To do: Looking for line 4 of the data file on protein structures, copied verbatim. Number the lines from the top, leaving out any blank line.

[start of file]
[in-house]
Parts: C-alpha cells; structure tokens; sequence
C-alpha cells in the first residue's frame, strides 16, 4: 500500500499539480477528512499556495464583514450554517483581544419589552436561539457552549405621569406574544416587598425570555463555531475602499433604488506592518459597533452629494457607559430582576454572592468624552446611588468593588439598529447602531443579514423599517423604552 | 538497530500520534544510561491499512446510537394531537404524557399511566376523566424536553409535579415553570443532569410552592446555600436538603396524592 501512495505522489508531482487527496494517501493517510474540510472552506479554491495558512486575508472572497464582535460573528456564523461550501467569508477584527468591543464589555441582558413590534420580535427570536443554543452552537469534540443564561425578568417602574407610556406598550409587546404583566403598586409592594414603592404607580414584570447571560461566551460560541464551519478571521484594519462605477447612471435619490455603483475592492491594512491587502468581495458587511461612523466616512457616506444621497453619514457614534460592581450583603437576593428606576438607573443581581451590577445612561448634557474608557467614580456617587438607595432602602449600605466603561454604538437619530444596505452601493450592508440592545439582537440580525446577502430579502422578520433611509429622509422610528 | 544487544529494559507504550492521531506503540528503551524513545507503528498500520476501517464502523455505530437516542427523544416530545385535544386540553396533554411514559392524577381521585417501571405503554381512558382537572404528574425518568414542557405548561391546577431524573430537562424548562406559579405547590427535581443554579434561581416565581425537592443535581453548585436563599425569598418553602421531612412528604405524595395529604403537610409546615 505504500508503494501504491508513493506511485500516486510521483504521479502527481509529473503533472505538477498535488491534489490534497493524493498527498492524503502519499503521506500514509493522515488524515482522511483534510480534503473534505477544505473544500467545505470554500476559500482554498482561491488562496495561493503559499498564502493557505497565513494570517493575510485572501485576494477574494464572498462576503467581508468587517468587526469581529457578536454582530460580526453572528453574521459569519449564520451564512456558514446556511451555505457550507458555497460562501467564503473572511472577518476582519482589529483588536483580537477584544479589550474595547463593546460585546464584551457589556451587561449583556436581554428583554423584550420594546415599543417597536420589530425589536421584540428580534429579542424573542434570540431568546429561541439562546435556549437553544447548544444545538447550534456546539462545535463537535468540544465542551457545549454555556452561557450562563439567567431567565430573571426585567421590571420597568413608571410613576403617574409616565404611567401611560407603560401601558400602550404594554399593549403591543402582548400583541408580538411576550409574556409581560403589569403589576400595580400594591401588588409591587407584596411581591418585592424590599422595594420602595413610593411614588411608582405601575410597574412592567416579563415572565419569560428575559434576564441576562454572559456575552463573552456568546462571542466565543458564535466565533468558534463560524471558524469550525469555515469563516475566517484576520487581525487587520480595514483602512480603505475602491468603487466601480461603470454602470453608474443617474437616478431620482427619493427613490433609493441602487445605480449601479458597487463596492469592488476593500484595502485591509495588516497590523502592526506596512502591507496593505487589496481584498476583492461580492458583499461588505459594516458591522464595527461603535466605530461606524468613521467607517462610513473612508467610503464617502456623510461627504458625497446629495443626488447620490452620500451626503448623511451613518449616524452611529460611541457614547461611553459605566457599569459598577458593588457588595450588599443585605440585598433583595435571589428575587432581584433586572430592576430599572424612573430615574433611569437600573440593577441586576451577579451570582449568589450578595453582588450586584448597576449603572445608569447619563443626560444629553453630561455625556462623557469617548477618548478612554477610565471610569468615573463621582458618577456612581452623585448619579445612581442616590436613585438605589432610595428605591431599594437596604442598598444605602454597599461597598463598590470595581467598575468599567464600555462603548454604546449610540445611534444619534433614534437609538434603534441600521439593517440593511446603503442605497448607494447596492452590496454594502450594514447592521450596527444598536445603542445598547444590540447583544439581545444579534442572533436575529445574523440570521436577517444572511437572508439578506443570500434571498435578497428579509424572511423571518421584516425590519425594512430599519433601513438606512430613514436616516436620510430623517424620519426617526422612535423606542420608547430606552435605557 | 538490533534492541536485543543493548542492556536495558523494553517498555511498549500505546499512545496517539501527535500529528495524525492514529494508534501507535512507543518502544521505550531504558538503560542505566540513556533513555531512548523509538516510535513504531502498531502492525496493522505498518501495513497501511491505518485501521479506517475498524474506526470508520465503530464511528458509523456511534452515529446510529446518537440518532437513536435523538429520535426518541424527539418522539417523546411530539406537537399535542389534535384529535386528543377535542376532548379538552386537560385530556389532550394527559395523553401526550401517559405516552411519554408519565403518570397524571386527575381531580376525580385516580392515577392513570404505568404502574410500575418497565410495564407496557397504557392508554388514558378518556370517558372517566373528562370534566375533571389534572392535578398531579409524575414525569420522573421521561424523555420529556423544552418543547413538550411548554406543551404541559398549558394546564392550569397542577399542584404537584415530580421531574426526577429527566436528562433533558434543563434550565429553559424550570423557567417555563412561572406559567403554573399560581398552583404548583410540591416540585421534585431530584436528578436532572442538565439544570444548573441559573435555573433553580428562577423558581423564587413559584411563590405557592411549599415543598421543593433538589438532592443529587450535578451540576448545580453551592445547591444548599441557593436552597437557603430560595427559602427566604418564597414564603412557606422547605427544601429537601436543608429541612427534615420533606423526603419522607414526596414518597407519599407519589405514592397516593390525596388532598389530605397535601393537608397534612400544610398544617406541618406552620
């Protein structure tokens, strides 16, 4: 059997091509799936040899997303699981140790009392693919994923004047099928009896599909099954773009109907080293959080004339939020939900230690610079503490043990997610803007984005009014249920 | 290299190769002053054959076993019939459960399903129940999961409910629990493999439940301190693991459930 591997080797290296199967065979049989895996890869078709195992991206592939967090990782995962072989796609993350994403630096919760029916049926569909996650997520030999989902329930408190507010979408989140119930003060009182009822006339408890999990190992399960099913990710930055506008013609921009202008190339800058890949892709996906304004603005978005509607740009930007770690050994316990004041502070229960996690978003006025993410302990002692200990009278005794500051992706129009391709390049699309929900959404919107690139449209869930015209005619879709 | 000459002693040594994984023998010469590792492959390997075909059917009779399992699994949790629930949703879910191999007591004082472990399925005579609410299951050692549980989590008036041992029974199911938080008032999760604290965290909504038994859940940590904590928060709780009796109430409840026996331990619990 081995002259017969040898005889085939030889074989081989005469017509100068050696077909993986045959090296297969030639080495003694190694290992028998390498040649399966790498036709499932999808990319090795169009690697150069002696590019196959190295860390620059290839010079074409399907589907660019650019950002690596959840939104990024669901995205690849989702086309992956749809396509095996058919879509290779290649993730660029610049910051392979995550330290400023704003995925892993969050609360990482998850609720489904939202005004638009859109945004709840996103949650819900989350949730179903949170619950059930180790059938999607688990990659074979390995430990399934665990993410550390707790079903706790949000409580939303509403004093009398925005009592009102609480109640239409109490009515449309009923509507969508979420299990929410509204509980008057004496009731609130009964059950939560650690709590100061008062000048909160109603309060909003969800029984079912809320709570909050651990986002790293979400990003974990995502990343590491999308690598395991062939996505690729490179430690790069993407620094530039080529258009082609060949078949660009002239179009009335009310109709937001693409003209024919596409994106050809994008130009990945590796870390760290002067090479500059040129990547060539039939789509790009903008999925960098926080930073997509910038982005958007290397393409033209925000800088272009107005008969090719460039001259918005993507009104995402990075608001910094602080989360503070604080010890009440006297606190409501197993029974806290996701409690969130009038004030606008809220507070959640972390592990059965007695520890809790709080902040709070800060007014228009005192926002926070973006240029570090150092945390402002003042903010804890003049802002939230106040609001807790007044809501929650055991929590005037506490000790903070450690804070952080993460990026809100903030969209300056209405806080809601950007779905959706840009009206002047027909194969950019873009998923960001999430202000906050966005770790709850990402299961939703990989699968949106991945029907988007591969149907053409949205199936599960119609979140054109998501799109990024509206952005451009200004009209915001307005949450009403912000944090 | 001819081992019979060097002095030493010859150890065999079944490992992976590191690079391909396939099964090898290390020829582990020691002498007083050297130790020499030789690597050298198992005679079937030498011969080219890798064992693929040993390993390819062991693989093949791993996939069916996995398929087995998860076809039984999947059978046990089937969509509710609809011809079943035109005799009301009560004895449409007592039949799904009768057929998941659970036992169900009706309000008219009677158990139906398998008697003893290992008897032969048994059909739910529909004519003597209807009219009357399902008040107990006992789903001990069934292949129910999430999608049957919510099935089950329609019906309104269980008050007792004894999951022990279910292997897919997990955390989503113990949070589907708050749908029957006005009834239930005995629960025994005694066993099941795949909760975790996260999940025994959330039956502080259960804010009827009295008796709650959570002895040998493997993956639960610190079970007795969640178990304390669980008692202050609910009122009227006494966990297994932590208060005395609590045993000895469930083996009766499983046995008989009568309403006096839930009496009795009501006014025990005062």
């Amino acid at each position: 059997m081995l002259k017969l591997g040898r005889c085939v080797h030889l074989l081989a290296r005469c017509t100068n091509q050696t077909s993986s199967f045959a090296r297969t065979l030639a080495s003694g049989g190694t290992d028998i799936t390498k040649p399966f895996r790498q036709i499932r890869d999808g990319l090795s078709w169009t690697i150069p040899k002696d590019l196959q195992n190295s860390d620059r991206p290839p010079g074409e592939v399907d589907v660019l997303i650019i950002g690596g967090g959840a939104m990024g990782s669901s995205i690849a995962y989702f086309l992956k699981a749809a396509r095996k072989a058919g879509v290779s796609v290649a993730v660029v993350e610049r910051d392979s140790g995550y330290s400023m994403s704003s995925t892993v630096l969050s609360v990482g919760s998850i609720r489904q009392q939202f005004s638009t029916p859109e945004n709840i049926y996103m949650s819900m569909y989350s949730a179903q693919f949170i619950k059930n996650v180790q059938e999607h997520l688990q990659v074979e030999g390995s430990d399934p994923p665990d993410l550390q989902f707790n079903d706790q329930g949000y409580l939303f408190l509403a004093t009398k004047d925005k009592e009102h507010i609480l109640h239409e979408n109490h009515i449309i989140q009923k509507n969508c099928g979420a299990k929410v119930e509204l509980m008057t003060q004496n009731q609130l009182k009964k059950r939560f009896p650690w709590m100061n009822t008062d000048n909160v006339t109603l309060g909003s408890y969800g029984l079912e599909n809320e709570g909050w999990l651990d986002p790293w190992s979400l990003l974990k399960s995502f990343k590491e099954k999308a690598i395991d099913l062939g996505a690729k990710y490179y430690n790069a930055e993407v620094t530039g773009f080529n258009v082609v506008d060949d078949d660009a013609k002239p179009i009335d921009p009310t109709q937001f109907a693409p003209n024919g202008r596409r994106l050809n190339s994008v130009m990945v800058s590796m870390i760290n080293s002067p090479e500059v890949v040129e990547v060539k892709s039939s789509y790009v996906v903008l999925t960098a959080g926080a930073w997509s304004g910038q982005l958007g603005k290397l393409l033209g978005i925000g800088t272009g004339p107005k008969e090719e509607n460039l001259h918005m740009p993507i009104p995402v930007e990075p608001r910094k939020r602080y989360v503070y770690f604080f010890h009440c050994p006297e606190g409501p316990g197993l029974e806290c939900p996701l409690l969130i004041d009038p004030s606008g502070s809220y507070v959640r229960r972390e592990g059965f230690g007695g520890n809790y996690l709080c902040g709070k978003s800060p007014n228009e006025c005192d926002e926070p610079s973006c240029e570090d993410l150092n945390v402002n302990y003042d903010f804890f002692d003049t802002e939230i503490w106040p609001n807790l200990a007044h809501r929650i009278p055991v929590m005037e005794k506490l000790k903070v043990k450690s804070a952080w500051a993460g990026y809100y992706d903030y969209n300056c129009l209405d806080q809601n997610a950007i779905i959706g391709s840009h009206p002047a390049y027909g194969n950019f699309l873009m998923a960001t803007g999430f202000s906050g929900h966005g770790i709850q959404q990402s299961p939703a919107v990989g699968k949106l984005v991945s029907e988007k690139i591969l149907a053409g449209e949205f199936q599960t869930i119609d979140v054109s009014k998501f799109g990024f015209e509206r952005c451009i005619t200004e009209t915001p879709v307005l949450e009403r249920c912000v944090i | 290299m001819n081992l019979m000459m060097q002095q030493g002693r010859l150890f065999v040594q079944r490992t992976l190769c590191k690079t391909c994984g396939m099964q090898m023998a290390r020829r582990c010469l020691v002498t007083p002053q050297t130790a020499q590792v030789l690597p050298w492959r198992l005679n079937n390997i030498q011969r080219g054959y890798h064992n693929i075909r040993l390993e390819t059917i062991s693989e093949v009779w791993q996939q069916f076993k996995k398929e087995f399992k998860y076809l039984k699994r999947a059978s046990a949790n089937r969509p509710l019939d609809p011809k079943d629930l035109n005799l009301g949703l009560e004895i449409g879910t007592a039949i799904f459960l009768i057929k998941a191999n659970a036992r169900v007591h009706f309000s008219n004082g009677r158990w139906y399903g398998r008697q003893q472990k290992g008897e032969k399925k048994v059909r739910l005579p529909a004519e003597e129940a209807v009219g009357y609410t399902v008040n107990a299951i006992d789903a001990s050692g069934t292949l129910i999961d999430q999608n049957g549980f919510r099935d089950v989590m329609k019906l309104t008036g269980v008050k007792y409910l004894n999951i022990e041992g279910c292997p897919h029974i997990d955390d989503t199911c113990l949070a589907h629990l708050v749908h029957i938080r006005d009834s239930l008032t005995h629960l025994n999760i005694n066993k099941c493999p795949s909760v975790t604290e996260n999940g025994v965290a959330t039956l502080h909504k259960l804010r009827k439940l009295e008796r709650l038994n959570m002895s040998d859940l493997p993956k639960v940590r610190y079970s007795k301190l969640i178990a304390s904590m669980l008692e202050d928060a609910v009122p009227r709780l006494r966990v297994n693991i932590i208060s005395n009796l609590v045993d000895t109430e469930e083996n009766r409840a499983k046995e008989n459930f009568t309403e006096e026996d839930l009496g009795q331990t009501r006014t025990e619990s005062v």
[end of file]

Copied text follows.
């Protein structure tokens, strides 16, 4: 059997091509799936040899997303699981140790009392693919994923004047099928009896599909099954773009109907080293959080004339939020939900230690610079503490043990997610803007984005009014249920 | 290299190769002053054959076993019939459960399903129940999961409910629990493999439940301190693991459930 591997080797290296199967065979049989895996890869078709195992991206592939967090990782995962072989796609993350994403630096919760029916049926569909996650997520030999989902329930408190507010979408989140119930003060009182009822006339408890999990190992399960099913990710930055506008013609921009202008190339800058890949892709996906304004603005978005509607740009930007770690050994316990004041502070229960996690978003006025993410302990002692200990009278005794500051992706129009391709390049699309929900959404919107690139449209869930015209005619879709 | 000459002693040594994984023998010469590792492959390997075909059917009779399992699994949790629930949703879910191999007591004082472990399925005579609410299951050692549980989590008036041992029974199911938080008032999760604290965290909504038994859940940590904590928060709780009796109430409840026996331990619990 081995002259017969040898005889085939030889074989081989005469017509100068050696077909993986045959090296297969030639080495003694190694290992028998390498040649399966790498036709499932999808990319090795169009690697150069002696590019196959190295860390620059290839010079074409399907589907660019650019950002690596959840939104990024669901995205690849989702086309992956749809396509095996058919879509290779290649993730660029610049910051392979995550330290400023704003995925892993969050609360990482998850609720489904939202005004638009859109945004709840996103949650819900989350949730179903949170619950059930180790059938999607688990990659074979390995430990399934665990993410550390707790079903706790949000409580939303509403004093009398925005009592009102609480109640239409109490009515449309009923509507969508979420299990929410509204509980008057004496009731609130009964059950939560650690709590100061008062000048909160109603309060909003969800029984079912809320709570909050651990986002790293979400990003974990995502990343590491999308690598395991062939996505690729490179430690790069993407620094530039080529258009082609060949078949660009002239179009009335009310109709937001693409003209024919596409994106050809994008130009990945590796870390760290002067090479500059040129990547060539039939789509790009903008999925960098926080930073997509910038982005958007290397393409033209925000800088272009107005008969090719460039001259918005993507009104995402990075608001910094602080989360503070604080010890009440006297606190409501197993029974806290996701409690969130009038004030606008809220507070959640972390592990059965007695520890809790709080902040709070800060007014228009005192926002926070973006240029570090150092945390402002003042903010804890003049802002939230106040609001807790007044809501929650055991929590005037506490000790903070450690804070952080993460990026809100903030969209300056209405806080809601950007779905959706840009009206002047027909194969950019873009998923960001999430202000906050966005770790709850990402299961939703990989699968949106991945029907988007591969149907053409949205199936599960119609979140054109998501799109990024509206952005451009200004009209915001307005949450009403912000944090 | 001819081992019979060097002095030493010859150890065999079944490992992976590191690079391909396939099964090898290390020829582990020691002498007083050297130790020499030789690597050298198992005679079937030498011969080219890798064992693929040993390993390819062991693989093949791993996939069916996995398929087995998860076809039984999947059978046990089937969509509710609809011809079943035109005799009301009560004895449409007592039949799904009768057929998941659970036992169900009706309000008219009677158990139906398998008697003893290992008897032969048994059909739910529909004519003597209807009219009357399902008040107990006992789903001990069934292949129910999430999608049957919510099935089950329609019906309104269980008050007792004894999951022990279910292997897919997990955390989503113990949070589907708050749908029957006005009834239930005995629960025994005694066993099941795949909760975790996260999940025994959330039956502080259960804010009827009295008796709650959570002895040998493997993956639960610190079970007795969640178990304390669980008692202050609910009122009227006494966990297994932590208060005395609590045993000895469930083996009766499983046995008989009568309403006096839930009496009795009501006014025990005062």